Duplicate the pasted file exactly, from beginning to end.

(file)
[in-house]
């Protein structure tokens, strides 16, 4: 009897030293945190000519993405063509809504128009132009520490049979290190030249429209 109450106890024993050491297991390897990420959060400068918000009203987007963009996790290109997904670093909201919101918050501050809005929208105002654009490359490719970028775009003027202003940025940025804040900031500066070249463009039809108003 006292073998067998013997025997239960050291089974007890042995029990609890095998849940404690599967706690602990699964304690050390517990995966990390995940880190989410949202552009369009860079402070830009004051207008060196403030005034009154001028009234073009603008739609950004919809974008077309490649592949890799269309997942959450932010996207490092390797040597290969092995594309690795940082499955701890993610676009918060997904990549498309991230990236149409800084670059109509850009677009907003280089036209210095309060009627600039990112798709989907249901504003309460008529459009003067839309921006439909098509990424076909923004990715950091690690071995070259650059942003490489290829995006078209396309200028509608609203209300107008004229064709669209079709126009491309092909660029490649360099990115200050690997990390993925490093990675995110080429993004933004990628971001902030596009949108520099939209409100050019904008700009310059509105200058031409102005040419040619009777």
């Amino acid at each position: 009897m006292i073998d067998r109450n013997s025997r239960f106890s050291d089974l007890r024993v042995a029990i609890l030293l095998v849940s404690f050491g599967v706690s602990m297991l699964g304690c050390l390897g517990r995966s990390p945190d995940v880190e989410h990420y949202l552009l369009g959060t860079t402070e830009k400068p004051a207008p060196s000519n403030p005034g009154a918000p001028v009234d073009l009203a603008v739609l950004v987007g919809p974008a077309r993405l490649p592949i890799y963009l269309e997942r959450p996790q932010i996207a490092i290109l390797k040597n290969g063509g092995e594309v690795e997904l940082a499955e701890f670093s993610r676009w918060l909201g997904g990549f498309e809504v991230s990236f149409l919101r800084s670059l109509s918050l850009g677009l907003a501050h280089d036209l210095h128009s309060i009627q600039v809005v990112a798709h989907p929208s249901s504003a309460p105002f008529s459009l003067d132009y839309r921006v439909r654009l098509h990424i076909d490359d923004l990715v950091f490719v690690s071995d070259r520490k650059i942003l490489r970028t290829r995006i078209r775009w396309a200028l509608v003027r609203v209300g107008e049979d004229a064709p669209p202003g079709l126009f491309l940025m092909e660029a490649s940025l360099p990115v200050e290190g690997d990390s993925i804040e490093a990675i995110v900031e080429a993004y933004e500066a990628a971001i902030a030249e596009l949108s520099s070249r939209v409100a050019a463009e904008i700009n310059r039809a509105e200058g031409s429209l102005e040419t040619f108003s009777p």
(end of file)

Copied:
[in-house]
């Protein structure tokens, strides 16, 4: 009897030293945190000519993405063509809504128009132009520490049979290190030249429209 109450106890024993050491297991390897990420959060400068918000009203987007963009996790290109997904670093909201919101918050501050809005929208105002654009490359490719970028775009003027202003940025940025804040900031500066070249463009039809108003 006292073998067998013997025997239960050291089974007890042995029990609890095998849940404690599967706690602990699964304690050390517990995966990390995940880190989410949202552009369009860079402070830009004051207008060196403030005034009154001028009234073009603008739609950004919809974008077309490649592949890799269309997942959450932010996207490092390797040597290969092995594309690795940082499955701890993610676009918060997904990549498309991230990236149409800084670059109509850009677009907003280089036209210095309060009627600039990112798709989907249901504003309460008529459009003067839309921006439909098509990424076909923004990715950091690690071995070259650059942003490489290829995006078209396309200028509608609203209300107008004229064709669209079709126009491309092909660029490649360099990115200050690997990390993925490093990675995110080429993004933004990628971001902030596009949108520099939209409100050019904008700009310059509105200058031409102005040419040619009777």
């Amino acid at each position: 009897m006292i073998d067998r109450n013997s025997r239960f106890s050291d089974l007890r024993v042995a029990i609890l030293l095998v849940s404690f050491g599967v706690s602990m297991l699964g304690c050390l390897g517990r995966s990390p945190d995940v880190e989410h990420y949202l552009l369009g959060t860079t402070e830009k400068p004051a207008p060196s000519n403030p005034g009154a918000p001028v009234d073009l009203a603008v739609l950004v987007g919809p974008a077309r993405l490649p592949i890799y963009l269309e997942r959450p996790q932010i996207a490092i290109l390797k040597n290969g063509g092995e594309v690795e997904l940082a499955e701890f670093s993610r676009w918060l909201g997904g990549f498309e809504v991230s990236f149409l919101r800084s670059l109509s918050l850009g677009l907003a501050h280089d036209l210095h128009s309060i009627q600039v809005v990112a798709h989907p929208s249901s504003a309460p105002f008529s459009l003067d132009y839309r921006v439909r654009l098509h990424i076909d490359d923004l990715v950091f490719v690690s071995d070259r520490k650059i942003l490489r970028t290829r995006i078209r775009w396309a200028l509608v003027r609203v209300g107008e049979d004229a064709p669209p202003g079709l126009f491309l940025m092909e660029a490649s940025l360099p990115v200050e290190g690997d990390s993925i804040e490093a990675i995110v900031e080429a993004y933004e500066a990628a971001i902030a030249e596009l949108s520099s070249r939209v409100a050019a463009e904008i700009n310059r039809a509105e200058g031409s429209l102005e040419t040619f108003s009777p």